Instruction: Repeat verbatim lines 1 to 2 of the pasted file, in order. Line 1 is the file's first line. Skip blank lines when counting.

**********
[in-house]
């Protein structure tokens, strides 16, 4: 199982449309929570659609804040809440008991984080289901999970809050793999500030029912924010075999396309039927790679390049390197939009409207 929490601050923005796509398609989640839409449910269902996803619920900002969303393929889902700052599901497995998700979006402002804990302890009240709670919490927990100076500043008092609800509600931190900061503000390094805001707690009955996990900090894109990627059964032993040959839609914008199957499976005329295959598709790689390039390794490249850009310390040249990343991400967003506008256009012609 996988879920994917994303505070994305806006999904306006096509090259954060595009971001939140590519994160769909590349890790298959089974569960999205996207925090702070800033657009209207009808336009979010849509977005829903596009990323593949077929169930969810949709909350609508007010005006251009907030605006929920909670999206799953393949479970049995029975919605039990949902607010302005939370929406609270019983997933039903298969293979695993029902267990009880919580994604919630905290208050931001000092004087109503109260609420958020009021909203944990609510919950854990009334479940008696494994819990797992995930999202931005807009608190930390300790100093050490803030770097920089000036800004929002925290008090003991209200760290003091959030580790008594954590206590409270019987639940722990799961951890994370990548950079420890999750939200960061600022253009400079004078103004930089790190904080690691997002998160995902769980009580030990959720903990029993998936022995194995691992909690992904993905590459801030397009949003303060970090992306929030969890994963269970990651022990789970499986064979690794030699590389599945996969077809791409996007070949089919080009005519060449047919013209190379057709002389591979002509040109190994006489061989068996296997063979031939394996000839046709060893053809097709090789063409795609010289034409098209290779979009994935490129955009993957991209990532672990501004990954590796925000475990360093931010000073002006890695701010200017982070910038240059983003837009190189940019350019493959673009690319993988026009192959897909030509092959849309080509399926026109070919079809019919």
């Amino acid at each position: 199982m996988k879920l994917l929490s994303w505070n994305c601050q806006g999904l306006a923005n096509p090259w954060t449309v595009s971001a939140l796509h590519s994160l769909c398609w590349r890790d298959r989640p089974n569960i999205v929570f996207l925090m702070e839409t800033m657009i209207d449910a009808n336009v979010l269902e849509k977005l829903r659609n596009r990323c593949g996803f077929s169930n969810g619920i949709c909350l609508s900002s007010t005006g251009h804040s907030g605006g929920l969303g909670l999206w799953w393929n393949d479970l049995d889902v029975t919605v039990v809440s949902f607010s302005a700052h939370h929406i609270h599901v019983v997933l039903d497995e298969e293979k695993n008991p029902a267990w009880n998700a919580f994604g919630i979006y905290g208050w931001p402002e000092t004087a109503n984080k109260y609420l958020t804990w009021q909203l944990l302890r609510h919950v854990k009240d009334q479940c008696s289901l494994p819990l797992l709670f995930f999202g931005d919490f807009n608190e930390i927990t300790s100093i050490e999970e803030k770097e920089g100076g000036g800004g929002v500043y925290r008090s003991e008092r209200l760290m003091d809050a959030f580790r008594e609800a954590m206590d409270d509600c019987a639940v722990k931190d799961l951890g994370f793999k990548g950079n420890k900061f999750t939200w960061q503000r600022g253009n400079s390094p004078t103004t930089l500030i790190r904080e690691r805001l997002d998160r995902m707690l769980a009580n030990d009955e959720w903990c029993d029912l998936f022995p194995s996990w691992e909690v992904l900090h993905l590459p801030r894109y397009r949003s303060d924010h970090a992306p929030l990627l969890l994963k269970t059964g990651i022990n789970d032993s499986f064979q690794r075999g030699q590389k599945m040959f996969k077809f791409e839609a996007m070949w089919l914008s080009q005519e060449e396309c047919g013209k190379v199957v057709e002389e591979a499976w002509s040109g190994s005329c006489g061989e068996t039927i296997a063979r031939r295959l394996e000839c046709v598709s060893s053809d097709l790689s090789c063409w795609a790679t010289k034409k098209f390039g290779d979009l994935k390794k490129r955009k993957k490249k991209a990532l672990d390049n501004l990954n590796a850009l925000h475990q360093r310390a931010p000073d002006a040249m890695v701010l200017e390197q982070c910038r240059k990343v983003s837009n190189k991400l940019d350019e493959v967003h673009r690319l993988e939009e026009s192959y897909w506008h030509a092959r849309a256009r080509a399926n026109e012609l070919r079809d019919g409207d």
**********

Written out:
[in-house]
């Protein structure tokens, strides 16, 4: 199982449309929570659609804040809440008991984080289901999970809050793999500030029912924010075999396309039927790679390049390197939009409207 929490601050923005796509398609989640839409449910269902996803619920900002969303393929889902700052599901497995998700979006402002804990302890009240709670919490927990100076500043008092609800509600931190900061503000390094805001707690009955996990900090894109990627059964032993040959839609914008199957499976005329295959598709790689390039390794490249850009310390040249990343991400967003506008256009012609 996988879920994917994303505070994305806006999904306006096509090259954060595009971001939140590519994160769909590349890790298959089974569960999205996207925090702070800033657009209207009808336009979010849509977005829903596009990323593949077929169930969810949709909350609508007010005006251009907030605006929920909670999206799953393949479970049995029975919605039990949902607010302005939370929406609270019983997933039903298969293979695993029902267990009880919580994604919630905290208050931001000092004087109503109260609420958020009021909203944990609510919950854990009334479940008696494994819990797992995930999202931005807009608190930390300790100093050490803030770097920089000036800004929002925290008090003991209200760290003091959030580790008594954590206590409270019987639940722990799961951890994370990548950079420890999750939200960061600022253009400079004078103004930089790190904080690691997002998160995902769980009580030990959720903990029993998936022995194995691992909690992904993905590459801030397009949003303060970090992306929030969890994963269970990651022990789970499986064979690794030699590389599945996969077809791409996007070949089919080009005519060449047919013209190379057709002389591979002509040109190994006489061989068996296997063979031939394996000839046709060893053809097709090789063409795609010289034409098209290779979009994935490129955009993957991209990532672990501004990954590796925000475990360093931010000073002006890695701010200017982070910038240059983003837009190189940019350019493959673009690319993988026009192959897909030509092959849309080509399926026109070919079809019919």